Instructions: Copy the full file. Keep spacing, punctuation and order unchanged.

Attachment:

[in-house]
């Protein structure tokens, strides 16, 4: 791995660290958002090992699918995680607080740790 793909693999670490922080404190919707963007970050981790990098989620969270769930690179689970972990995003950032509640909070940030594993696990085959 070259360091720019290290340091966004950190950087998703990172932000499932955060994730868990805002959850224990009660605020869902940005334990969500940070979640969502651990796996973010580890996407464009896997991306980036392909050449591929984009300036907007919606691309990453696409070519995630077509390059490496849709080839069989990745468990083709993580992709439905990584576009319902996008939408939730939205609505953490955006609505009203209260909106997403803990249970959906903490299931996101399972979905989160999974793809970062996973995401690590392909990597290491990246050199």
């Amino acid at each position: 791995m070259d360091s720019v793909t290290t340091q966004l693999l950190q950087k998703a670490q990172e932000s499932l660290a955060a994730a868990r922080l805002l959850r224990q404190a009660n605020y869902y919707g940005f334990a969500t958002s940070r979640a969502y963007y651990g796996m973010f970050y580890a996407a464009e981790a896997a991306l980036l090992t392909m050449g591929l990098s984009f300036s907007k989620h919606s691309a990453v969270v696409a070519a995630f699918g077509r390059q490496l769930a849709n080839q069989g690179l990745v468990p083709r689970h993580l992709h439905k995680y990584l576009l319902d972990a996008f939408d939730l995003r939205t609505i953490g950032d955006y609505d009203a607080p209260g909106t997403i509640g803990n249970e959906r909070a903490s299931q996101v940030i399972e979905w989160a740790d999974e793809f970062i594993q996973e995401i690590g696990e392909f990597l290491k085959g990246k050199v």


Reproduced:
[in-house]
């Protein structure tokens, strides 16, 4: 791995660290958002090992699918995680607080740790 793909693999670490922080404190919707963007970050981790990098989620969270769930690179689970972990995003950032509640909070940030594993696990085959 070259360091720019290290340091966004950190950087998703990172932000499932955060994730868990805002959850224990009660605020869902940005334990969500940070979640969502651990796996973010580890996407464009896997991306980036392909050449591929984009300036907007919606691309990453696409070519995630077509390059490496849709080839069989990745468990083709993580992709439905990584576009319902996008939408939730939205609505953490955006609505009203209260909106997403803990249970959906903490299931996101399972979905989160999974793809970062996973995401690590392909990597290491990246050199």
């Amino acid at each position: 791995m070259d360091s720019v793909t290290t340091q966004l693999l950190q950087k998703a670490q990172e932000s499932l660290a955060a994730a868990r922080l805002l959850r224990q404190a009660n605020y869902y919707g940005f334990a969500t958002s940070r979640a969502y963007y651990g796996m973010f970050y580890a996407a464009e981790a896997a991306l980036l090992t392909m050449g591929l990098s984009f300036s907007k989620h919606s691309a990453v969270v696409a070519a995630f699918g077509r390059q490496l769930a849709n080839q069989g690179l990745v468990p083709r689970h993580l992709h439905k995680y990584l576009l319902d972990a996008f939408d939730l995003r939205t609505i953490g950032d955006y609505d009203a607080p209260g909106t997403i509640g803990n249970e959906r909070a903490s299931q996101v940030i399972e979905w989160a740790d999974e793809f970062i594993q996973e995401i690590g696990e392909f990597l290491k085959g990246k050199v």